SEC’s Officer in Charge (OIC) and Director Investigations Dhammika Perera said the directive would come as a blanket rule which must be applied by all listed entities— big or small, domestic or multinational.
The new rules will require a Main board listed company to maintain a minimum of 20 percent stake in the hands of the public while the requirement for a Diri Savi board listed company is 10 percent.
“Having said that, we do not expect all these companies to have their 20 percent or 10 percent stake in the hands of the public on the following day of the directive. We will give them some time to increase their existing public stakes to the stipulated levels over time. But eventually all will have to up their public free float to these levels,” he insisted.
The draft rules in the public consultation paper issued by SEC in September 2013 said they would allow two years from the effective date of the rules for all the listed entities to increase their public shareholding to the stipulated levels, but the increase must happen at least by 5 percent per annum.
Furthermore, SEC will have the discretion to reject or grant extensions for companies that fail to maintain the minimum public float. In the event of no further extension time is granted, those companies will be penalized by transferring them to the Default board.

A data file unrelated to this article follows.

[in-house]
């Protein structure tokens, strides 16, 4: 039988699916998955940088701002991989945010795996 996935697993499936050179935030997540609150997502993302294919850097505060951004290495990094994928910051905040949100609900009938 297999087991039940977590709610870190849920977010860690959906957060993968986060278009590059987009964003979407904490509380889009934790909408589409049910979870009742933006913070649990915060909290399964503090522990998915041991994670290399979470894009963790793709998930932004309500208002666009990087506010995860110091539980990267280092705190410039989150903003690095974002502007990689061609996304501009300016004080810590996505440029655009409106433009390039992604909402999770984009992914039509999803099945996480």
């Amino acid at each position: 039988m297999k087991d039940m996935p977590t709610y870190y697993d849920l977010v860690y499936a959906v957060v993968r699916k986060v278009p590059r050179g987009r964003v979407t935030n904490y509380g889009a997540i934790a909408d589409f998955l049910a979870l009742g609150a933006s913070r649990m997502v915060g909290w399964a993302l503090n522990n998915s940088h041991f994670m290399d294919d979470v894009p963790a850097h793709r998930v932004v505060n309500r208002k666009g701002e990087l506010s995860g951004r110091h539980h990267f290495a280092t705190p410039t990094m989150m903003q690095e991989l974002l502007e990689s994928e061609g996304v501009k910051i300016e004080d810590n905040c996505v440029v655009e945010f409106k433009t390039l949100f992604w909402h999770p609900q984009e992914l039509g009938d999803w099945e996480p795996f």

However, the yet to be issued directive will have some leniency on Main board listed companies while some exemptions might be granted for them if the circumstances warrant.
“We might consider some of the requests on a case-by-case basis and they might be allowed some kind of leniency on the rule if the circumstances warrant. But no exemptions will be granted for Diri Savi board listed companies,” he added.
Mirror Business learns that exemption might be granted for entities whose market capitalization of the public float is maintained at minimum Rs.5 billion. But this will also depend on the number of shares and the percentage stake held by the public is in agreeable terms to the SEC.
The absence of a sizable free float is often cited as a deterrent to a more transparent and a liquid stock market. Hence the Colombo bourse is becoming less attractive for foreigners and foreign funds who seek easy exit whenever they want.
However the lack of liquidity in the Colombo bourse was also proved helpful to avert sudden massive capital outflows during the heightened Fed tapering fears this year. On the contrary, emerging markets like Indonesia, India and Brazil which have liquid capital markets saw massive outflows during the same period.
Setting up of minimum continuous free float limits has been on SEC’s agenda for the last three years and it never took off having twice called for the public comments back in September 2010 and July 2011.
“This time we received many representations for our consultation paper and we took all the measures to incorporate their concerns as much as possible in drafting the directive,” Perera said. (DK)